FIFA has banned its former Secretary General Jérome Valcke for 12 years for the fraudulent sale of World Cup tickets, attempting to sell World Cup media rights at below their market value, lining his own pockets with excessive expenses and trying to destroy evidence of his misdeeds.
The extensive list of misconduct, published by FIFA’s ethics committee on Friday, follows a four-month investigation into outgoing FIFA President Sepp Blatter’s right-hand man. Valcke was suspended in September after the media uncovered evidence that he was selling World Cup tickets at inflated prices to a sports marketing firm and pocketing some of the ill-gotten profits.
“In this respect, not only did Mr Valcke do nothing to stop these activities, he even encouraged the persons responsible to do so. Furthermore, Mr Valcke repeatedly encouraged them to breach an agreement concluded between FIFA and the sports marketing firm,” the ethics committee’s adjudicatory arm stated.
It also found Valcke guilty of a range of other offences, including the attempted sale of 2018 and 2022 World Cup marketing rights for the Caribbean at “far below” their market value.
In addition, the committee says Valcke dipped into his personal expense allowance for “sightseeing reasons” and took chartered private jets for himself and family members “without any business rationale”.
“In doing so, Mr Valcke acted against FIFA’s best interests and caused considerable financial damage to FIFA, while his private and personal interests detracted him from his ability to properly perform his duties as the Secretary General of FIFA,” the statement read.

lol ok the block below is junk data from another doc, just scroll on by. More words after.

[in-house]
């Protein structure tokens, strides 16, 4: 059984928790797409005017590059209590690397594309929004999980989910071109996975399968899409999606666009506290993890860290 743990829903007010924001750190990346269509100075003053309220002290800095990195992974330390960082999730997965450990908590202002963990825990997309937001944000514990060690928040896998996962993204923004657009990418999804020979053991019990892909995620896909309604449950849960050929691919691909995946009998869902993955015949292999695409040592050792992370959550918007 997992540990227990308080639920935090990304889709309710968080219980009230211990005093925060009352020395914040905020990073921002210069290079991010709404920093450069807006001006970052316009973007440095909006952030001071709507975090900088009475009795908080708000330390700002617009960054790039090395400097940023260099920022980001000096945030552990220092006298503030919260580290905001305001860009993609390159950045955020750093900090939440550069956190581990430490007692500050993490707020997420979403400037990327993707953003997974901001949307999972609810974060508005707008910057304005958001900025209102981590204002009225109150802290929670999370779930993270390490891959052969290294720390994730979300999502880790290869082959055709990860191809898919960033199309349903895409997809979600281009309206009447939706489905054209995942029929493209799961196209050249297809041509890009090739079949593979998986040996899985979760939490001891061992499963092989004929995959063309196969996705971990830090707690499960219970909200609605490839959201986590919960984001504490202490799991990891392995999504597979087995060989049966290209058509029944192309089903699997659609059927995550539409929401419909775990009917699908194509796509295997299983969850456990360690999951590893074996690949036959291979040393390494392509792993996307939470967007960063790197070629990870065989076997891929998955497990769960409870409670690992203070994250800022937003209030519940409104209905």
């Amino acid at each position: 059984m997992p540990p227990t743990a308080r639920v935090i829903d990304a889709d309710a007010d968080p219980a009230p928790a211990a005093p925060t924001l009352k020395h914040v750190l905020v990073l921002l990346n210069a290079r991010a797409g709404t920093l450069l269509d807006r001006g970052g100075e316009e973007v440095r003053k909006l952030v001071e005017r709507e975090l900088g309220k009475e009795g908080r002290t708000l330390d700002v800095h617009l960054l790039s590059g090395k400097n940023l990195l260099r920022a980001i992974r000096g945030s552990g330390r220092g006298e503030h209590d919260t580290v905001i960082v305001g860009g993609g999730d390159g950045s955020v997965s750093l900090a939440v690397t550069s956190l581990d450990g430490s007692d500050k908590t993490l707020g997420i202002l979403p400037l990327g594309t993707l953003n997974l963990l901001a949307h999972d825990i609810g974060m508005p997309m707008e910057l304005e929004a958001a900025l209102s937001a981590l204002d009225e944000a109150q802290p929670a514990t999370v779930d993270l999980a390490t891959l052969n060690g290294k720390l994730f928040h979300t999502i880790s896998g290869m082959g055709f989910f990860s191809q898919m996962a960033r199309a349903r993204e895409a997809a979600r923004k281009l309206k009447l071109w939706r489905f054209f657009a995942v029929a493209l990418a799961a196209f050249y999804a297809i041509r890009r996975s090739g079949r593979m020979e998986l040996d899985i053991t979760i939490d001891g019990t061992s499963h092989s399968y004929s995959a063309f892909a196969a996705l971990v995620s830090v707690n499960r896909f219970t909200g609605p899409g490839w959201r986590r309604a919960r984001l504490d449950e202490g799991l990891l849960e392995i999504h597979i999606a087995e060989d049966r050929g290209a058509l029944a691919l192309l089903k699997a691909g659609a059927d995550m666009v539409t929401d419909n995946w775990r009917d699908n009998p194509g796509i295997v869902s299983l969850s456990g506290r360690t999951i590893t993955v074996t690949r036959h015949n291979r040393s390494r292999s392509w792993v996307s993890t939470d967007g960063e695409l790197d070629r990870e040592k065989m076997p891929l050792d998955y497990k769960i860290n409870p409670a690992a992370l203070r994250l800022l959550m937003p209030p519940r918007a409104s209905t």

He was also found guilty of trying to “obstruct the ongoing proceedings against him by attempting to delete or deleting several files and folders relevant to the investigation, despite being aware of his duty to preserve all data and to collaborate in order to establish the facts of the case”.
Valcke was fined CHF100,000 ($103,000) in addition to the 12 year ban.
FIFA has also handed over evidence gleaned from its investigation to the Swiss Attorney General’s office, which has opened several criminal proceedings against FIFA and executives.
Blatter and FIFA Vice President Michel Platini (also head of the European football union UEFA) have already received eight year bans from football activities but will appeal these verdicts next week.
The United States is also leading criminal investigations into several football officials and marketing companies.